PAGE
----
Dáil debates

Thursday, 20 October 2005

Adjournment Debate.

Crime Victims.

5:00 pm

Photo of Simon CoveneySimon Coveney (Cork South Central, Fine Gael)
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My motion also concerns crime, but it relates to how victims of crime are treated, and the need to continue the services provided by Victim Support in the Cork and Munster region. Financial support for the Victim Support organisation ceased on 31 March this year. I am aware of the reasons that happened and I do not wish to get into the merits of that debate. I hope the Minister of State's response does not waste too much time with it.

A commission was established and allocated a budget to make recommendations on how we should support victims of crime and what structures are necessary to do so. I do not have a difficulty with that approach. The problem is that Victim Support offices in Munster continue to function without State assistance. They continue to receive referrals and survive on volunteer work and private donations because no other structure is in place.

The main Victim Support office in the Munster region happens to be 50 yards from my constituency office in Cork, appropriately across the road from the Garda station on Anglesea Street and next door to the district courthouse. That office is busier than ever and last month alone approximately 40 referrals were made from doctors, the Garda and the Courts Service. It also deals with a large number of self-referrals.

The status quo is not sustainable. The service is running out of funds and private donations pay the rent. My concern does not lie with the retention of the name or reputation of Victim Support but with the service itself and the good people involved who provide a vital service. The commission is probably considering two options. One is to restore the Victim Support organisation nationally, perhaps with new management. The second is to develop regional structures, perhaps under a new name and with a new board of management.

The Minister must take an interest in this because if the situation continues and decisions are not made in the near future, the expertise and voluntary staff will be lost. This valuable resource for the victims of crime is being allowed to die a slow death while we wait for commission recommendations. We cannot allow these volunteers to dissipate because if they do, they will start to work in other sectors and they will not return. Approximately 110 volunteers work in the Munster region, and 80 of them are described as high quality and can ill afford to be lost. The organisation has ten branches throughout Cork city and county, Kerry and Limerick.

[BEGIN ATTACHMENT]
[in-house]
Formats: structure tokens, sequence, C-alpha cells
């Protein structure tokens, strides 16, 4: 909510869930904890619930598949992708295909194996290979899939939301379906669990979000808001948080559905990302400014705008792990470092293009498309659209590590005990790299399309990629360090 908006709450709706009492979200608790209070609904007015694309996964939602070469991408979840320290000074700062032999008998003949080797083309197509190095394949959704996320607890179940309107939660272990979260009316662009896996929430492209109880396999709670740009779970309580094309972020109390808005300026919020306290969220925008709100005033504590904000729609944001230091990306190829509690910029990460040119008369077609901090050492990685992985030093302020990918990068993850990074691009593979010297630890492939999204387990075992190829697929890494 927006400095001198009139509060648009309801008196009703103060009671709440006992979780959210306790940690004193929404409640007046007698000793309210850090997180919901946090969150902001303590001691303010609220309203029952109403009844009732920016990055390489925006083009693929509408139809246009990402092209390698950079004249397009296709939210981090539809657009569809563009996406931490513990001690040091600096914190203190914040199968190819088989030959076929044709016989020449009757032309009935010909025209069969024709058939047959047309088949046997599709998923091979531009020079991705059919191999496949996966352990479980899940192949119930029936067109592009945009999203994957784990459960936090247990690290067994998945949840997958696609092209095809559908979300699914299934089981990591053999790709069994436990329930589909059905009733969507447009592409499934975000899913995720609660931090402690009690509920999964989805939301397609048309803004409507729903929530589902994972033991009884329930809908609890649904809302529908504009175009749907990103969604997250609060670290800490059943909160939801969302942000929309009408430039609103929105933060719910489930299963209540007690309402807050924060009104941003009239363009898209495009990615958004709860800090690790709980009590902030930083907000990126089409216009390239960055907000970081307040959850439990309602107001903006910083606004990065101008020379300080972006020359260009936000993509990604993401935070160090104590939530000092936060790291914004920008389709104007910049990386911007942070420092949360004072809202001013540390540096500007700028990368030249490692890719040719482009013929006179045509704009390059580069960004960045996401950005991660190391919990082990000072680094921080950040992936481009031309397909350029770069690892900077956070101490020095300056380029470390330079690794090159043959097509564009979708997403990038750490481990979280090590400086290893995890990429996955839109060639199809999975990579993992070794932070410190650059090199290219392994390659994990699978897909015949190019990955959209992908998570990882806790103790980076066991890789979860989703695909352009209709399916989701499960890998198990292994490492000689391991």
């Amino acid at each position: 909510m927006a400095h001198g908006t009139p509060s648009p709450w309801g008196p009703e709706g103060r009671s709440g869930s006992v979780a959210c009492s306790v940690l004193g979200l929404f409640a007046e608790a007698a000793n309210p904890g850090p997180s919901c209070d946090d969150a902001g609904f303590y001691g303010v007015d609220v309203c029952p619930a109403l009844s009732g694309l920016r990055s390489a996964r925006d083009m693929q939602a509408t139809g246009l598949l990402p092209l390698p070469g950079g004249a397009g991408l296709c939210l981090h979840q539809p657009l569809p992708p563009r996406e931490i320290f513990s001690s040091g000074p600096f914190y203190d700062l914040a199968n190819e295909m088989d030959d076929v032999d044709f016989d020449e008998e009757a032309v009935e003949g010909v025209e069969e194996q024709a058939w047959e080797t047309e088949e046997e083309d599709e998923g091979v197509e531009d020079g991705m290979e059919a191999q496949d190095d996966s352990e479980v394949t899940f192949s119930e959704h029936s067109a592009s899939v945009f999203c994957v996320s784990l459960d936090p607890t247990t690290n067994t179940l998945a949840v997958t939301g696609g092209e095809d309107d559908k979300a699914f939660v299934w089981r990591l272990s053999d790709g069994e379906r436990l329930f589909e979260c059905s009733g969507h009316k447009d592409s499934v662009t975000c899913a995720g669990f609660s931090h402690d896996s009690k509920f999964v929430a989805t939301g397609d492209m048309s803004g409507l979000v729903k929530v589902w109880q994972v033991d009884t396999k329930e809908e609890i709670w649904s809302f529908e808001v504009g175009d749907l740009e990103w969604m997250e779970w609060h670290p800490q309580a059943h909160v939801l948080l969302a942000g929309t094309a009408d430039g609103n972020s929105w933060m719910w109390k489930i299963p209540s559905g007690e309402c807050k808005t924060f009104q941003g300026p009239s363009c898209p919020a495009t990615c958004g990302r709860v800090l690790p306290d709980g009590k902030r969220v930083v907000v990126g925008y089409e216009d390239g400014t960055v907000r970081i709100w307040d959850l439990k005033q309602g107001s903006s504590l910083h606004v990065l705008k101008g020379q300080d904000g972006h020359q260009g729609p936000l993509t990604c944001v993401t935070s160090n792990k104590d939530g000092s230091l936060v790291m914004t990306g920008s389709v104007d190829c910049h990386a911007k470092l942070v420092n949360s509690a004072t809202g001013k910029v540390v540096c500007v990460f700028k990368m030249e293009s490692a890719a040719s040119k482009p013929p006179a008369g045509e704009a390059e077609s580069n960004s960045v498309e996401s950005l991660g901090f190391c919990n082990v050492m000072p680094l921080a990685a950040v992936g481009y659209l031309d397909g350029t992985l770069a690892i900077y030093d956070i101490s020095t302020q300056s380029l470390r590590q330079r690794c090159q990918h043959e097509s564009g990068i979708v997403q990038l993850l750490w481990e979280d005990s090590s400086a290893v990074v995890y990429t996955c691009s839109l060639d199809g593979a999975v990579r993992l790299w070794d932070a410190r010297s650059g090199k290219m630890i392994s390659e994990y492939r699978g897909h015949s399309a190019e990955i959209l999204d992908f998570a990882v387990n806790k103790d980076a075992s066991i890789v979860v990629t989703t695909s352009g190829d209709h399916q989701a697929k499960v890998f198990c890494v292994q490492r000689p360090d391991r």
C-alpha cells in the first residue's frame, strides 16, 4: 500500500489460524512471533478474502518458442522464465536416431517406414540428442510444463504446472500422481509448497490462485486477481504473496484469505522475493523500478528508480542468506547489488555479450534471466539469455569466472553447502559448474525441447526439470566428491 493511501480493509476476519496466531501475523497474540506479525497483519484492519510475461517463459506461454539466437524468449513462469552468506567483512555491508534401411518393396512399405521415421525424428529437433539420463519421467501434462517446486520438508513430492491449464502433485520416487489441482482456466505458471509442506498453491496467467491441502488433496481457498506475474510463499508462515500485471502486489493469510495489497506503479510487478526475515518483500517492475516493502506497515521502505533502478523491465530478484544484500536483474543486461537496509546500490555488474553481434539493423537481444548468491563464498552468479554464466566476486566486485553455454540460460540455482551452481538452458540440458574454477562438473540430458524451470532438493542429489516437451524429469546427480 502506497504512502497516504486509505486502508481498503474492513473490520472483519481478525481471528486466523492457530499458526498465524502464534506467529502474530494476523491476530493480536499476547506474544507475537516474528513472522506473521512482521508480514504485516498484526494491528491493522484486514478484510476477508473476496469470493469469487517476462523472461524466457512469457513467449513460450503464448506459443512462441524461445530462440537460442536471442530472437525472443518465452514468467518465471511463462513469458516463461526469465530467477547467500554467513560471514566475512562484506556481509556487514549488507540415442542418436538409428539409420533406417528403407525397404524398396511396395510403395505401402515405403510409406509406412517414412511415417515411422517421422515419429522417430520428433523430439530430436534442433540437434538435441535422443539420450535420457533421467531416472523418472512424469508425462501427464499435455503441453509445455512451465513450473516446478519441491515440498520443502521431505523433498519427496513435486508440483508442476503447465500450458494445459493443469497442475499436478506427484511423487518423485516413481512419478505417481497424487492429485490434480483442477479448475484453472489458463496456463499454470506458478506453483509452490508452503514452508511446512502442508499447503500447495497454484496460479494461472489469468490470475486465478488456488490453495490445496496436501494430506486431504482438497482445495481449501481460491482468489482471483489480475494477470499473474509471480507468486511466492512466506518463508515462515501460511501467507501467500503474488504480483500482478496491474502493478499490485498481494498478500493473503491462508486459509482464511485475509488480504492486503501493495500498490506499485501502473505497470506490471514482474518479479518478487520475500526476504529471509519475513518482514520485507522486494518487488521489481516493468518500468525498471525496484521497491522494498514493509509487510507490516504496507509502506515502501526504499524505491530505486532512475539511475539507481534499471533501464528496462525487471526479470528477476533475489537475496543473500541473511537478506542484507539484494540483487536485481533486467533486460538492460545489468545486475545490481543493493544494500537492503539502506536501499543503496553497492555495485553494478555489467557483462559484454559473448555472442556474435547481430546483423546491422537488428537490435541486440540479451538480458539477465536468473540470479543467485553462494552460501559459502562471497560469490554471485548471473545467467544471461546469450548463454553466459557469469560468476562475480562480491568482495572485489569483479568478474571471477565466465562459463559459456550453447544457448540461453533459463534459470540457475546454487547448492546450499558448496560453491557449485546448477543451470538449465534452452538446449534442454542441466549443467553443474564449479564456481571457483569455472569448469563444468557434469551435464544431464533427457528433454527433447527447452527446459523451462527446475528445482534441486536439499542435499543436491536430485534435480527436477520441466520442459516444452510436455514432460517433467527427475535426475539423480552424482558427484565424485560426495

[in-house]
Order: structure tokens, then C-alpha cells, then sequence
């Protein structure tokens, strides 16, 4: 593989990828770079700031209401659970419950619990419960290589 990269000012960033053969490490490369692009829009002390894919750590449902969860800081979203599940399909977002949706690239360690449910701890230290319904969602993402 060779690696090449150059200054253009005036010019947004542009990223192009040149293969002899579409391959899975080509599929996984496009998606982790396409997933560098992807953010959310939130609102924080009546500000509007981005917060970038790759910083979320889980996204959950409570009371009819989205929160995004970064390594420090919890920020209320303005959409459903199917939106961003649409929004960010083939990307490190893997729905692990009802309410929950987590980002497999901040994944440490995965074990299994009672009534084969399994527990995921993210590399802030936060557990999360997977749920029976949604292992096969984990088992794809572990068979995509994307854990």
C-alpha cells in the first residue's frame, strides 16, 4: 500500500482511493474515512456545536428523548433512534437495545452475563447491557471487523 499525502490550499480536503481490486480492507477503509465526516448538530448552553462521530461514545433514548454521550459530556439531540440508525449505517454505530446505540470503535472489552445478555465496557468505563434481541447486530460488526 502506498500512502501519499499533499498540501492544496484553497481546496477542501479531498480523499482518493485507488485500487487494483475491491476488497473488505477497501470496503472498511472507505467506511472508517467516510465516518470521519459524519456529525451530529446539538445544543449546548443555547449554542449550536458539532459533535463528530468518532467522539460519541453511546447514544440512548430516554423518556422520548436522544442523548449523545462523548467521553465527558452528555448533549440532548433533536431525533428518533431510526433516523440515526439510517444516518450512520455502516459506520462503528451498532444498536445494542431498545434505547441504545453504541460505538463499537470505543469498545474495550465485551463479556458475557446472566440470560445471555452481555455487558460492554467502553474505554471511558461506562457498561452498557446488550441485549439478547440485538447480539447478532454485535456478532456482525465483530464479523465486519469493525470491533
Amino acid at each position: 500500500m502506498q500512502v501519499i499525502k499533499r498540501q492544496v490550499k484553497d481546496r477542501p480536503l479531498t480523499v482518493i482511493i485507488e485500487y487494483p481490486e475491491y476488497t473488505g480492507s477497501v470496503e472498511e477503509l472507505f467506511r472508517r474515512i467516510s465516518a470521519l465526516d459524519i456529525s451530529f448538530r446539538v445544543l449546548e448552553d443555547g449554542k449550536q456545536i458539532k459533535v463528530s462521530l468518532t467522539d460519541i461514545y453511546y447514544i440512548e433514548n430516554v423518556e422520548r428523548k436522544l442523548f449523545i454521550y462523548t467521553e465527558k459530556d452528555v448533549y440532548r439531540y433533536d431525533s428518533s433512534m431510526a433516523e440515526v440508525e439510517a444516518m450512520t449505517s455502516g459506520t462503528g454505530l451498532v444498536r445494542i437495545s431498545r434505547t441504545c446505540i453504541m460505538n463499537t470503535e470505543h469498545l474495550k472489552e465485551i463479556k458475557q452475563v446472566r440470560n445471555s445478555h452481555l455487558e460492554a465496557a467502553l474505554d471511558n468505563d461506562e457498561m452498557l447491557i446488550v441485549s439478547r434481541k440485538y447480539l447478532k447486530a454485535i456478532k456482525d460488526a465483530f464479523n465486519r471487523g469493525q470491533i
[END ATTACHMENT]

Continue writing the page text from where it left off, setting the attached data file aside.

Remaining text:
I know how vital the work done by the organisation is to the Garda, the doctors who make referrals and the courts because I work next door to its office. The Minister of State may well reply that it is the responsibility of the commission to find an answer and provide the resources. The fact remains that it is the responsibility of the Minister for Justice, Equality and Law Reform to ensure that victims of crime are looked after and that we have proper well-funded structures to do that. However, the system is in danger of falling apart. I hope for a comprehensive response from the Minister of State that will give an optimistic outlook on what is likely to happen during the coming weeks.

Photo of Noel TreacyNoel Treacy (Minister of State, Department of Foreign Affairs; Minister of State, Department of An Taoiseach; Galway East, Fianna Fail)
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Victim Support is an independent voluntary registered charity and is a company limited by guarantee. The Department of Justice, Equality and Law Reform does not have a seat on the board and has had no role regarding the appointment of the board or staff of Victim Support. The Department had been de facto the main funder of Victim Support, particularly in recent years, although not its only source of income. A total of €5.5 million was made available during the last five years.

In recent years, particularly since mid-2003, tensions in the organisation gave rise to grave concerns on issues of governance, accountability for public funds, value for money and, most particularly, the delivery of services to victims of crime. A number of meetings took place with the various configurations of its board during 2003, 2004 and early 2005 with a view to developing the basis for a recovery of the organisation's service levels and stabilising governance.